Rust and Swift (xiv)

Indexing and subscripts, or: traits vs. keywords again.

March 10, 2016Filed under Tech#programming languages#rust#rust-and-swift#swiftMarkdown source

I am reading through the Swift book, and comparing it to Rust, which I have also been learning over the past few months. As with the other posts in this series, these are off-the-cuff impressions, which may be inaccurate in various ways. I’d be happy to hear feedback! Note, too, that my preferences are just that: preferences. Your tastes may differ from mine. (See all parts in the series.)


Rust and Swift both support defining subscript access to a given data type, like SomeType[accessedByIndex]. Unsurprisingly, given everything we’ve seen so far, Rust does this with traits, and Swift with a keyword.

In Rust, you can define subscript-style access to a type by implementing the Index and/or IndexMut traits, which allow indexing into a given location in a kind of type. The implementation simply requires one function, which is called when you use the [] operator. That function, index or index_mut, implements how to do the lookup for the specific type. The impl block indicates not only that Index or IndexMut is being implemented, but also the type of the key used: impl Index<Bar> for Foo { ... }, where access would look like a_foo[some_bar].

The two kinds of traits and corresponding methods define the behavior for immutable and mutable data type, as their name suggest.

Since the trait is defined generically, you can implement whatever kinds of accessors you like to the same underlying data structure, including generics accessors with trait bounds.

It is perhaps telling that in Rust you just find these traits in the general std::ops module, where all the core language operations and associated operators are defined. Rust doesn’t do “operator overloading” so much as it simply provides operators as one more class of trait potentially applicable to your type. (The family resemblance to Haskell’s type classes and similar in other languages is obvious.)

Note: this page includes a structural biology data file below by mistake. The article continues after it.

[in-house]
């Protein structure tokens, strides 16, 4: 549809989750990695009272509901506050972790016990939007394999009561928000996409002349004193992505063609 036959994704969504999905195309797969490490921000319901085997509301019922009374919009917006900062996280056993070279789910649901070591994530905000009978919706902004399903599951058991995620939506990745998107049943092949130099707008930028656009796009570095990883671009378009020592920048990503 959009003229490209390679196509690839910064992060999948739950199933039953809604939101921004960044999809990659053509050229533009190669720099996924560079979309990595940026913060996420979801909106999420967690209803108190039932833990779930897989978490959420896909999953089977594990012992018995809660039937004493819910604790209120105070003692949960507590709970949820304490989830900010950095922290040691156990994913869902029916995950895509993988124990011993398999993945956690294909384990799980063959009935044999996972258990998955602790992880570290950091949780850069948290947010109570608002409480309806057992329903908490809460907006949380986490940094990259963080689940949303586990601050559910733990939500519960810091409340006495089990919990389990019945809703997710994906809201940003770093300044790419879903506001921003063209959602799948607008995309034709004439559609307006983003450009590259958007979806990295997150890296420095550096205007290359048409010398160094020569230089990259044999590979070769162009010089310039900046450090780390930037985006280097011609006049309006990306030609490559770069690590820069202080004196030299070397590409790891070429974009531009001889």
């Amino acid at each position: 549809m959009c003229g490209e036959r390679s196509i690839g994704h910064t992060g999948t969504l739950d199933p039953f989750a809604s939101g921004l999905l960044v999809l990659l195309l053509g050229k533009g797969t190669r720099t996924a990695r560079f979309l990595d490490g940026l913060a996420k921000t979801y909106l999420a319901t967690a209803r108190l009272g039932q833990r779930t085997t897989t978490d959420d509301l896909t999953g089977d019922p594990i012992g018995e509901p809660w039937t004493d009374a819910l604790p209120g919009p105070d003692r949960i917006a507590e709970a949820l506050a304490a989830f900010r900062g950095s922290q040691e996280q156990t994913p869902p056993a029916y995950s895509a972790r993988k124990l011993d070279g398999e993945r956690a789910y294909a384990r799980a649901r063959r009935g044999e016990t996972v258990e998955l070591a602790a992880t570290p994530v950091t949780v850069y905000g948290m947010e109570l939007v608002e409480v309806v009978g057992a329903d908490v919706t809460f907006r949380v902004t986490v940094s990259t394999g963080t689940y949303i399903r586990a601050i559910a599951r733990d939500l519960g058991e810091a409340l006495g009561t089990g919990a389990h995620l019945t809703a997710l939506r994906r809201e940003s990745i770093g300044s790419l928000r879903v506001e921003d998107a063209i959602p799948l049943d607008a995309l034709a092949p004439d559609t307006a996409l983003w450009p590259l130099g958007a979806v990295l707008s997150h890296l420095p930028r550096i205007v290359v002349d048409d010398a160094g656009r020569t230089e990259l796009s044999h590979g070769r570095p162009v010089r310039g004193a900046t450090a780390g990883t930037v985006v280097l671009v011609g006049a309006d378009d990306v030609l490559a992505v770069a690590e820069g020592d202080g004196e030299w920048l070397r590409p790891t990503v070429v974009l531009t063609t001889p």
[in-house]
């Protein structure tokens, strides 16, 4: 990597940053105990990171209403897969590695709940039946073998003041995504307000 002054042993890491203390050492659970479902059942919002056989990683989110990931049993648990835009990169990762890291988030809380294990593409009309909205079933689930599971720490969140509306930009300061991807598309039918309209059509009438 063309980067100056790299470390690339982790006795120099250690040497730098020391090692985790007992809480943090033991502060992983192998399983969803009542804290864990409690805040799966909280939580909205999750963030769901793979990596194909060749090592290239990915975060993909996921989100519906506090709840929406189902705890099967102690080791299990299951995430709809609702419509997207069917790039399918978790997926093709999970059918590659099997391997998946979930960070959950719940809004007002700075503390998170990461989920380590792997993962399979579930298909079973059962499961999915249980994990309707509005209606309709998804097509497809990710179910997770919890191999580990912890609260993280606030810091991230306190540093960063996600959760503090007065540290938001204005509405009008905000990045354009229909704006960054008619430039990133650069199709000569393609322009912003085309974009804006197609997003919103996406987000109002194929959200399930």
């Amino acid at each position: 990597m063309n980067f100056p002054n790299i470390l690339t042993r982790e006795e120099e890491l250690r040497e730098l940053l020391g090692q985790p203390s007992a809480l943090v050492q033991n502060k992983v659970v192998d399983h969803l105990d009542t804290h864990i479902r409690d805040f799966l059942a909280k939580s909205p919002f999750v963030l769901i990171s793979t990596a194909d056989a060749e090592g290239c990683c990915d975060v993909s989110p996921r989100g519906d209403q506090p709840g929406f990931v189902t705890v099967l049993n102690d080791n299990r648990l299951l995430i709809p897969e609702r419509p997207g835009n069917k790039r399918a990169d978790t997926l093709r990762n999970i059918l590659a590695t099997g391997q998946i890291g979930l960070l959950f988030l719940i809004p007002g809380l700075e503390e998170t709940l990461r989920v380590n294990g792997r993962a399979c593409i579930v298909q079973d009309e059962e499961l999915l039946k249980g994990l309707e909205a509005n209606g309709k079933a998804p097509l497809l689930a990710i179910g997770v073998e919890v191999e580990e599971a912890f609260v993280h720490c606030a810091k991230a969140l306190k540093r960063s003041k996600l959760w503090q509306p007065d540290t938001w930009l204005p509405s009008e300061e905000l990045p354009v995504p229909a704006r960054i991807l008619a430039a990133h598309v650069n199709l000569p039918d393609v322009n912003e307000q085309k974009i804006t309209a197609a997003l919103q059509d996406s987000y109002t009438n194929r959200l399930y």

In Swift, you define indexing behavior with the subscript keyword. Subscripts act very similarly to Swift’s computed properties. They can be made read- or write-only by including or excluding get and set function definitions, just like computed properties.

The behavior is in fact so closely aligned with the computed property syntax and behavior that I initially wondered if it wasn’t just a special case. It is not (though I’m sure much of the parsing machinery can be shared). As the designation of subscript as a keyword strongly implies, and unlike in Rust, this is a separate language construct, not building on existing language machinery.

Swift, like Rust, allows you to define arbitrary accessors. However, since the behavior relies on the subscript construct rather than generics and protocols (Swift’s equivalent to Rust’s traits), you define different kinds of accessors via multiple subscript blocks. (Presumably these could take generic arguments, but I haven’t tested that to be sure.)

Both languages proceed to use these as ways of accessing types as makes sense—e.g. for not only arrays or vectors, but also dictionaries in Swift and HashMap types in Rust.

Since you can define the behavior yourself, you can also use complex types as keys. The languages approach this a bit differently, though. In Rust, if you wanted a compound key, you would need to define either a simple container struct or use a tuple as the argument. In Swift, because it uses the same basic syntax as computed properties, you can just define as many method arguments, of whatever type, as you want.

Takeaway: Rust uses traits; Swift uses a keyword. We probably could have guessed that when we started, at this point!